Reading Spring

JOHN CULLEN

My wife trips to avoid a fuzzy bear.

Red and black bands forecast

weather, and country music

on her phone. It’s my sister

noting the flare of grass

outside her house, likely the product

of over-fertilization. Everyone wants more

light and longer shadows, even

if it means ignoring mud.

Galaxies of starlings rush spring

and strip feeders to the bone.

Our retriever gummed a robin’s wing

this morning. Across the road,

my neighbor’s kids ride their first

two-wheelers, arms shaking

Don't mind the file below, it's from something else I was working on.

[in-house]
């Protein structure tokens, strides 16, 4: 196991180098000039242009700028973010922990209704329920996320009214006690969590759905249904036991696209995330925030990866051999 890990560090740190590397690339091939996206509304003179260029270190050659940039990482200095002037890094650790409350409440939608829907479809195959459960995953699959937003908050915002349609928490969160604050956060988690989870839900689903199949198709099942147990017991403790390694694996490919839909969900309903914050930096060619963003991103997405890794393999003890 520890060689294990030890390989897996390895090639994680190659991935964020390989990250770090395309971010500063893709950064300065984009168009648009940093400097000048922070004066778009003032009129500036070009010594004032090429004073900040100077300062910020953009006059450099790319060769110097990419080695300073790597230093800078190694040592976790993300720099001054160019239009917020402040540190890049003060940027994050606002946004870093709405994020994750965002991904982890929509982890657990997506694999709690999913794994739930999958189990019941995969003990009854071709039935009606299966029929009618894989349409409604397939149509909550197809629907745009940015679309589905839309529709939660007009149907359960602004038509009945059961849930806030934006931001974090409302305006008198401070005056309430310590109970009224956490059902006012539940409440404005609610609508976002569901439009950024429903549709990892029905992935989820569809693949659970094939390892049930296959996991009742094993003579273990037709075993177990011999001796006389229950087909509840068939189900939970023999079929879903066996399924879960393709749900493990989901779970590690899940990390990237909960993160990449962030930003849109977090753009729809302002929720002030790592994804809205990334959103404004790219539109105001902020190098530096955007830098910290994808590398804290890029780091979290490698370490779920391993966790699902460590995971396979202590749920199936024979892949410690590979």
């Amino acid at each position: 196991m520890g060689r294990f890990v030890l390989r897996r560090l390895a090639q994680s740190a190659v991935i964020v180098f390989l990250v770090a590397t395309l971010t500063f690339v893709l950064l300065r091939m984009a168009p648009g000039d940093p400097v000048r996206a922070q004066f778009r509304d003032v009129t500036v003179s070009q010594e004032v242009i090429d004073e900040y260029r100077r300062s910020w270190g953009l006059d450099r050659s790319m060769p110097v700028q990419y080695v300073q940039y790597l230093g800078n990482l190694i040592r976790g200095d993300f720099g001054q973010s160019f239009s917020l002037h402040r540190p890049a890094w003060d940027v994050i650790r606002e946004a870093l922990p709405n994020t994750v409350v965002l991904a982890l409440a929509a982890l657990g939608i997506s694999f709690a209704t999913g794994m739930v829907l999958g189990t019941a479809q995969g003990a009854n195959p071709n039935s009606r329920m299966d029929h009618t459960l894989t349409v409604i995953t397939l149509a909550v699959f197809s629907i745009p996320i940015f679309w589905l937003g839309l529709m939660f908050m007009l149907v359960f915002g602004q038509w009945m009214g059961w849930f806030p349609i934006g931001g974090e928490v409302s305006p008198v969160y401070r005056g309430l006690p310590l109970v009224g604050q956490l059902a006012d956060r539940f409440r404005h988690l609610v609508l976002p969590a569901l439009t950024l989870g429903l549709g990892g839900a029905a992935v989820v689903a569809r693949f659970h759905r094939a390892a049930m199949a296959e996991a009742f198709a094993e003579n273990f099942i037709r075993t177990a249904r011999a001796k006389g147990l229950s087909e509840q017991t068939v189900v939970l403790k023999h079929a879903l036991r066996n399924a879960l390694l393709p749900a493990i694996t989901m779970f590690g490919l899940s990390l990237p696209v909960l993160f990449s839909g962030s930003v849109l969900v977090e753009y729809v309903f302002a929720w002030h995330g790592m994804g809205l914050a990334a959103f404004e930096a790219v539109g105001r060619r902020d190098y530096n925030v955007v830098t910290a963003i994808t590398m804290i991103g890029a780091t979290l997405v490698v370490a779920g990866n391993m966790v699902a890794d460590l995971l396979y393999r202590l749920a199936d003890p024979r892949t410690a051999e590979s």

like jello, eyes believing

in control. They wobble along

the driveway, veer into the gravel

road and trace a lazy circle.

A few banties scratch dance

in the yard for grit, and mail

brings next month’s bills

and a flier advertising

pet diapers for indoor hens.

Now the snow’s gone

two deer carcasses embrace

just off the road, scraped

together by the plow, bones

like twisted sheet music.

Later, we will drag them

back into the woods

where my neighbor believes

they belong.

John Cullen‘s work has appeared recently in American Journal of Poetry and North Dakota Quarterly.

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